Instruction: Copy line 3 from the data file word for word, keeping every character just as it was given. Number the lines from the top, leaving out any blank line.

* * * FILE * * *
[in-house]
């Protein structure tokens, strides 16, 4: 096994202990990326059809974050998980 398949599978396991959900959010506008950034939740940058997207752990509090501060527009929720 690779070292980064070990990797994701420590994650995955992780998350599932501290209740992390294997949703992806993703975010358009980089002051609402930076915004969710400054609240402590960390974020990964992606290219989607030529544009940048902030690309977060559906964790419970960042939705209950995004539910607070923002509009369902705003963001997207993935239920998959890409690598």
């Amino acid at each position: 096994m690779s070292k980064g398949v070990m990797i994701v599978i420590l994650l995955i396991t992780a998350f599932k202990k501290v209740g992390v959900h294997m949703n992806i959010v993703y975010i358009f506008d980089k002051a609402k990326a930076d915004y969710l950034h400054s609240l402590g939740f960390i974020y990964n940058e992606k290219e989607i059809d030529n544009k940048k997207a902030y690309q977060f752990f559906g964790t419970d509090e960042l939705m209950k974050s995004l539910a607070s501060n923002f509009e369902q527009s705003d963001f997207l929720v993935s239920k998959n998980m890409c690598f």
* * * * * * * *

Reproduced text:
């Amino acid at each position: 096994m690779s070292k980064g398949v070990m990797i994701v599978i420590l994650l995955i396991t992780a998350f599932k202990k501290v209740g992390v959900h294997m949703n992806i959010v993703y975010i358009f506008d980089k002051a609402k990326a930076d915004y969710l950034h400054s609240l402590g939740f960390i974020y990964n940058e992606k290219e989607i059809d030529n544009k940048k997207a902030y690309q977060f752990f559906g964790t419970d509090e960042l939705m209950k974050s995004l539910a607070s501060n923002f509009e369902q527009s705003d963001f997207l929720v993935s239920k998959n998980m890409c690598f």